Here's How A UI Design Course Brought Me Out Of My Comfort Zone To A New Life In Germany

Realizing she was on the wrong career path, Tricia tells us how she retrained to become a UI designer.

by Jaye Hannah on 5 November 2019

tricia ui 1

Tricia’s story begins in the eclectic melting pot of Singapore, where she kicked off her love affair with design while studying Visual and Graphic Communication at university. Although her degree incorporated some aspects of design, Tricia tells me that digital design remained elusive during her studies. Instead, she focused on advertising, photography, interior design, and branding.

Straight out of university, Tricia found herself working for a local graphic design agency, where her responsibilities included printing posters and logo designs. While she adored the products and materials that she was working with, Tricia often found herself getting frustrated with the slow-paced nature of printed design projects. Feeling disenchanted with the current trajectory of her career, Tricia took to the job boards in search of a fresh challenge.

Alongside researching a new position, there was another dream that Tricia had long since fostered; moving to Germany. Naturally, I’m keen to understand why.

“I lived in Singapore for 14 years, and I always felt like something was missing. I really enjoyed working with international teams, and I found it incredibly insightful to be confronted by different perspectives. I was always really drawn to the diversity of German cities like Berlin.”

Keen to make her dream a reality, Tricia began applying for jobs in Germany as well as in Singapore. After a torrent of hard-hitting rejections, it seemed that the stars weren’t quite aligned. Desperate to make sense of her unfruitful job search, Tricia did an audit of her skillset. Could a gap in her skillset be the reason for the lack of interview offers? Was digital design the road she needed to go down?

Instead of searching for a new job, Tricia went back to the drawing board in search of a new career path. Through her search, she discovered user interface (UI) design. Upon learning that UI design would allow her to build on her foundational knowledge in marketing, branding, and advertising, while also allowing her to segue into digital design, everything finally fell into place. For Tricia, there was not a shadow of a doubt that this was the career path for her.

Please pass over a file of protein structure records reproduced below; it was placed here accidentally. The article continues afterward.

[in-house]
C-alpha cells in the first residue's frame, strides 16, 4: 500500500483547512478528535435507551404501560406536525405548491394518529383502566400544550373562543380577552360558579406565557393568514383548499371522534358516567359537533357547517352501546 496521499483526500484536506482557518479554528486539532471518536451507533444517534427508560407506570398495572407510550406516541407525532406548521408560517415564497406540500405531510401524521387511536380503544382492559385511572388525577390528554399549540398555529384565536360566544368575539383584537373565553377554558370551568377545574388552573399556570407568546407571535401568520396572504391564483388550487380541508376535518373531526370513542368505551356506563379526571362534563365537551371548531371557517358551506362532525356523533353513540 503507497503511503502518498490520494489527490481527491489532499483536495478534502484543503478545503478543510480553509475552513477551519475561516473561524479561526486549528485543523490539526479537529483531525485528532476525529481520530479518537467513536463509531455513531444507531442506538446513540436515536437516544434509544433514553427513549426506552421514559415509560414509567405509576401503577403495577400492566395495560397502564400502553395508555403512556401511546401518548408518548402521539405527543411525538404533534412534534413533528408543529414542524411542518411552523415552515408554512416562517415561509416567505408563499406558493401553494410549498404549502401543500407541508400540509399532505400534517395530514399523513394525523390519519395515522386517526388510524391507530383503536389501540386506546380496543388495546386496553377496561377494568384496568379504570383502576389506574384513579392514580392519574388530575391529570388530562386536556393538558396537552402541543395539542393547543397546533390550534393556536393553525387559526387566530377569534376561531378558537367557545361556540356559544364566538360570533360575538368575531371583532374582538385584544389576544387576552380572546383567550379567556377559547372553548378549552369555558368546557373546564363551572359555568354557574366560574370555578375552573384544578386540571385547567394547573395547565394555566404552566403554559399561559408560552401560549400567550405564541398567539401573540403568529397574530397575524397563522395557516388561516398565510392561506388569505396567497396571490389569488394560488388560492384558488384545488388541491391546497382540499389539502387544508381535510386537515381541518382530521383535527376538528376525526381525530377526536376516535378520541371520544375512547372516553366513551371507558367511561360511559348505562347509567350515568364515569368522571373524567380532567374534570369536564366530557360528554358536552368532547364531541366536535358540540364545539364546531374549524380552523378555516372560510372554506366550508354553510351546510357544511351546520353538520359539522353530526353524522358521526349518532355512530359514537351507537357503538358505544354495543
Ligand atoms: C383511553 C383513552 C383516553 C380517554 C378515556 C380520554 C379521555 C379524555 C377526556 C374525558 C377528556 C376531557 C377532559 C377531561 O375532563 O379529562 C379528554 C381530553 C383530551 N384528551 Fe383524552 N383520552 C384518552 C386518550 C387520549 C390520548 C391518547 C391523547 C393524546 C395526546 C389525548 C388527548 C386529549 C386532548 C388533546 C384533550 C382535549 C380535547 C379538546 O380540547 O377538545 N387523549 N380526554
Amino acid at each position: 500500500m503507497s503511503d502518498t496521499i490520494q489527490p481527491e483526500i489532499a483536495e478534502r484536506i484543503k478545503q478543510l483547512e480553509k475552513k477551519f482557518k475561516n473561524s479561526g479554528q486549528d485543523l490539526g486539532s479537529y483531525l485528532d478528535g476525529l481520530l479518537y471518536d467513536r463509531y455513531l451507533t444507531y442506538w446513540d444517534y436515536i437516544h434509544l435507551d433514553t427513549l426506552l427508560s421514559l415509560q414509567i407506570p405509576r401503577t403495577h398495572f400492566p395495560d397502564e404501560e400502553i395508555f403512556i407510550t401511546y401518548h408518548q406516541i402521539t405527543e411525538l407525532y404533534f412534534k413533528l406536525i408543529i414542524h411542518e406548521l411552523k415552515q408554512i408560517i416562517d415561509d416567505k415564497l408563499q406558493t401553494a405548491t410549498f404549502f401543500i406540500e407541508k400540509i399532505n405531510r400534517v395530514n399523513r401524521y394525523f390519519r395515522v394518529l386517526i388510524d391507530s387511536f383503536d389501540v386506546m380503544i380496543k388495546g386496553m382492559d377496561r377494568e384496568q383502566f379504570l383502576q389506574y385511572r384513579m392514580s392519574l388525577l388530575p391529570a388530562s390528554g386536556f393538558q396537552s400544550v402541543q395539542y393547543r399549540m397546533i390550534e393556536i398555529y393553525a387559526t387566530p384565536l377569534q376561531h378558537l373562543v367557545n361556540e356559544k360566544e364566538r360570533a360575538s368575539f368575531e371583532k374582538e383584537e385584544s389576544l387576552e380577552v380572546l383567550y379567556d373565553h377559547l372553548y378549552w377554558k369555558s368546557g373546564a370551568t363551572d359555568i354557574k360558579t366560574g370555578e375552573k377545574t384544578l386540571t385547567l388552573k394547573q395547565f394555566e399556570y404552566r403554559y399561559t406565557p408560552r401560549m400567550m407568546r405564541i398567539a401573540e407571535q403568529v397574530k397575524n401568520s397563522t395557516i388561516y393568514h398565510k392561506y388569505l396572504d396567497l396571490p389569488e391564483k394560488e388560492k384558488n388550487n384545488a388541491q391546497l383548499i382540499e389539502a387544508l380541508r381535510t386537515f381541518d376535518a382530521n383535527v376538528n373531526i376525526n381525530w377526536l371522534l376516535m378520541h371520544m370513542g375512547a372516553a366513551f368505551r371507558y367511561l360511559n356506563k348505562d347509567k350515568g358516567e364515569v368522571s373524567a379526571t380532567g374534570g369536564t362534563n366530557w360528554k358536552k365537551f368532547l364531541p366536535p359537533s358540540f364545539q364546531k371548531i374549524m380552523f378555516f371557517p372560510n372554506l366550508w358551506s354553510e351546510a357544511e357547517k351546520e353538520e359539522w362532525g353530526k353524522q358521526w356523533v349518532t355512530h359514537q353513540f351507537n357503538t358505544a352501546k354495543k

There was just one question that remained: how would she actually make the switch? Tricia needed a course that she could take in Singapore, and preferably that would be flexible enough that she didn’t need to quit her job. When she came across CareerFoundry, she was thrilled that she’d found a course that ticked all her boxes. Wasting no time, she quickly enrolled in the UI Design Program.

“With CareerFoundry being based in Berlin, I really felt like it would bring me one step closer to my goal of living and working in Germany.” 

The conversation turns to Tricia’s CareerFoundry experience, and she’s quick to speak candidly about her struggle to balance the course with her full-time job. Studying while working full-time can feel like a recipe for becoming burned-out, but with the ongoing support of her mentor Olga, Tricia was able to stay grounded and motivated.

“Even after I finished my course, Olga never stopped being my mentor. I was always able to reach out to her for advice. She’s been amazing.” 

The further Tricia got into her course, the more confident she felt in her decision to pursue UI design. She loved getting to grips with the design process, adapting applications for mobile use, and getting into the users’ head while designing beautiful interfaces. She enjoyed it so much, in fact, that she simply couldn’t wait until the end of the course to start the job hunt.

Around two thirds into the course, Tricia landed a job as a UI designer at a local company in Singapore